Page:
Finally completed the third book of the Meluhan trilogy - The oath of Vayuputras. I actually wanted to write a review on the second once it was done. But since the final part of the series was also launched by then decided to club it together. There is another reason to it. Its the way the trilogy has been structured.
When I first heard of the book, the name was very catchy - Meluha. And the cover had a picture of muscular Shiva. Infact all the 3 books have Shiva on their covers. But interestingly none has his face visible. Another thing that irked my curiosity was the way the trilogy had been structured. By now every one knows that its based on Shivapuranam. But what I didn't like was they way it was split into 3. The author might've weaved a wonderful imaginative story but at its heart its still the Puranam in its original form. He might've given his interpretative twist to it, but anyone who has read the original know the story and how it ends. Its for this very reason I felt the way in which he tries to dramatise the ending of the first two books, was unnecessary. This is definitely not pulp fiction or some mystery series. The first part ends in a cliff hanger and the hapless readers have to wait an year to get to the second part. Which again leaves readers in quandary over the return of a character supposedly dead some 500 pages before the ending. Both the endings, were very cinematic and the follow up sections to those endings are a huge let down. Its at these junctures, phirangi English authors scores over our local ones. Take for example the second of the series, The Story of Nagas. The plot involving Nagas comes so late into the book, you would almost wonder why the book was titled on them. It continues right from the next line where the story ended in first part. Same goes for the third book. Though named on the Vayuputras, their story comes almost 400 plus pages into the book. It gives a feeling that all the 3 books were written in one shot and just to make them appear like a trilogy they did a physical cut on the story into three parts of about 600 pages each.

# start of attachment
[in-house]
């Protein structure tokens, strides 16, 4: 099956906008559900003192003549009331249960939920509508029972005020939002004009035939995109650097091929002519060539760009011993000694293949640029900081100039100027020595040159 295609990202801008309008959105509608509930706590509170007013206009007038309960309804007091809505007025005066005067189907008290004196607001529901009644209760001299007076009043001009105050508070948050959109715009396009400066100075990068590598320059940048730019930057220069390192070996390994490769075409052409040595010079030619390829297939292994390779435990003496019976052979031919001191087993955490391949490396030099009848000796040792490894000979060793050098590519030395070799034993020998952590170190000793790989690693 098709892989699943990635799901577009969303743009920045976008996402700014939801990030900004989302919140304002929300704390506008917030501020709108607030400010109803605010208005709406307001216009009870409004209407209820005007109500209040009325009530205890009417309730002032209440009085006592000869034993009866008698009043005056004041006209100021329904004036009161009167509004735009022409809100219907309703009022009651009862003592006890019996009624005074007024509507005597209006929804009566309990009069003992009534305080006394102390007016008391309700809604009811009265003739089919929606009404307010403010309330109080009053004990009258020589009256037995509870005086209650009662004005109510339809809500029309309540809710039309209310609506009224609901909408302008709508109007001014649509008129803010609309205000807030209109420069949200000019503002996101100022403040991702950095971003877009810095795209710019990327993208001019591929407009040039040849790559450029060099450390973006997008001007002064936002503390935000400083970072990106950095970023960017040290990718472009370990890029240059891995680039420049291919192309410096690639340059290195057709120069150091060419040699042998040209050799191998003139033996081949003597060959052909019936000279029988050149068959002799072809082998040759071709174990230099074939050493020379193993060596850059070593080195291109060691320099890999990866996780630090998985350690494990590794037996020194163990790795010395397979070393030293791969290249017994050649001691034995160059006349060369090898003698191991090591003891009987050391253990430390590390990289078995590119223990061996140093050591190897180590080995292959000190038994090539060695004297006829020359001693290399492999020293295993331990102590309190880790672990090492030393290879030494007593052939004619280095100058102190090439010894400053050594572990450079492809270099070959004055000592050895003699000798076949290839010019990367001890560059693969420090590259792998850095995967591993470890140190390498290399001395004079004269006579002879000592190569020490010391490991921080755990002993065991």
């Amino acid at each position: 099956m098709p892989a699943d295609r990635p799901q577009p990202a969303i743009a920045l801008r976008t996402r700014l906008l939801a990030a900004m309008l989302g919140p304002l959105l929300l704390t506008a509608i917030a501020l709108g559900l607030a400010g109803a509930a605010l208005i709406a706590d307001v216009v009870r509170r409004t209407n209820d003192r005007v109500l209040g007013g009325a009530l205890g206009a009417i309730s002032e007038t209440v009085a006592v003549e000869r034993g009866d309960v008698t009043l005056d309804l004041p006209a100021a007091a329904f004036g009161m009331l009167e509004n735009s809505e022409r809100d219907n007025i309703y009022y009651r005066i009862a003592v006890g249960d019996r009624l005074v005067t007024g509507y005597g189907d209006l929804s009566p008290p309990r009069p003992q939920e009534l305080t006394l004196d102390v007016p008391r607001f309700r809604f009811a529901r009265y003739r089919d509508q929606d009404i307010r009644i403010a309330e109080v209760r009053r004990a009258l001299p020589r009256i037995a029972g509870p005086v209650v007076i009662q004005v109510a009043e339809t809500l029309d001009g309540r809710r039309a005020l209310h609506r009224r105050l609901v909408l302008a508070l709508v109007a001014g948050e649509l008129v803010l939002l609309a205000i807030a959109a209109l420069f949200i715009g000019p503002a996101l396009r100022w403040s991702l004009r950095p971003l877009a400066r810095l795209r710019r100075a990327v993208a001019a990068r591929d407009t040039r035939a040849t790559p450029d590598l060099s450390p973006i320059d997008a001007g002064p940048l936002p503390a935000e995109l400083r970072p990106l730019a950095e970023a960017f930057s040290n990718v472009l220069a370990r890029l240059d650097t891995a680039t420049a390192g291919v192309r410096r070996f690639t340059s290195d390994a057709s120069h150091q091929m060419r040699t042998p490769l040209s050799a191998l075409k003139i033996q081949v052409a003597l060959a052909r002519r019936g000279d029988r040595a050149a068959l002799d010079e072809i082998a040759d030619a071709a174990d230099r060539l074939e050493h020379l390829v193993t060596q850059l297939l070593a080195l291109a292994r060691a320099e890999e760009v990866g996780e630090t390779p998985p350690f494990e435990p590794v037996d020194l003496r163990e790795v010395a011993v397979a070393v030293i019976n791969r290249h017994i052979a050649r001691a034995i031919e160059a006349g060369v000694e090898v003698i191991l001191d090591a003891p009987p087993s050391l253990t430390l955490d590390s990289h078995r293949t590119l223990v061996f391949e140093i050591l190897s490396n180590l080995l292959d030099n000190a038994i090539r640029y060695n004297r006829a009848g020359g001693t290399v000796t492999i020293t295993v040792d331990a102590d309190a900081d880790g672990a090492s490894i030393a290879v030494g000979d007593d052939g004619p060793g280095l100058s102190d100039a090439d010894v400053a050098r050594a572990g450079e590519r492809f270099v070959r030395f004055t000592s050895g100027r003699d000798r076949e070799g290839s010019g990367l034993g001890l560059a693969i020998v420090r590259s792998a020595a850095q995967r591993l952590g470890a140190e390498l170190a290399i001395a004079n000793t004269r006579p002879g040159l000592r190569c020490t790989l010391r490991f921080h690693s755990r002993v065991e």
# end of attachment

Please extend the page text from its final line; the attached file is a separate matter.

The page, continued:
Another complaint I've is on the third part again. Sati gets killed and Shiva wants vengeance. Though the Meluhans had nothing to do with her killing, for the sake of their motherland, they decide to get themselves destroyed along with their country. Just for the sake of sticking to the original, in which Shiva goes on a Rudra thandava spree and threatens to destroy the world, after killing Daksha and destroying his yagna, the author, needn't have resorted to this way of an ending to Meluha. Felt it reduced the dignity of otherwise peerless Shiva.
Now to the positives. They are aplenty. Firstly kudos to the wonderful imagination. In a country that is fanatically devoted to idol worship, both literally and figuratively, the author has done a tight rope walk of humanising the all powerful shiva and has taken the right amount of literary freedom while telling the story, never going overboard. His amazingly simple explanation for "har har mahadev" (every one is a mahadev)and the way he describes the reason for each name, be it person or place is awesome. I loved the portion where he reveals Ganesh's name, lord of the people and the lead up to the revelation. The way he ties up every single thread from start to finish is again an amazing aspect across the trilogy. The war scenes have been described to the minutest detail possible and one could almost visualise the battles.
Shiva, as a god has been someone I revere. More out of a fear inducing respect or vice versa, i really don't know. But there is definitely a mysticism about the lord. He comes across as a more silent and reserved persona with infinite power and wisdom simmering underneath the calm exterior. Though Vishnu comes across as a playful god across his many avatars, with his prema leelais, to me Shiva is the ultimate loverboy /man. Especially the one involving Sati in the original purana. He is so smitten with love for her, her loss makes him loose his cool and he goes ballistically human only to be stopped by Vishnu. His place of stay is also harsh and inhospitable and makes it difficult for his followers to reach him. But once they do overcome the hardships, its eternal bliss. This trilogy, dilutes the bliss factor to a maximum possible effect, maybe because of the interest shown by Karan Johar to make it into a movie. But is still an indisputable page turner of a novel. Wishing for more such books :)
(Thanks to vid for sharing the third part..u r a real chum :))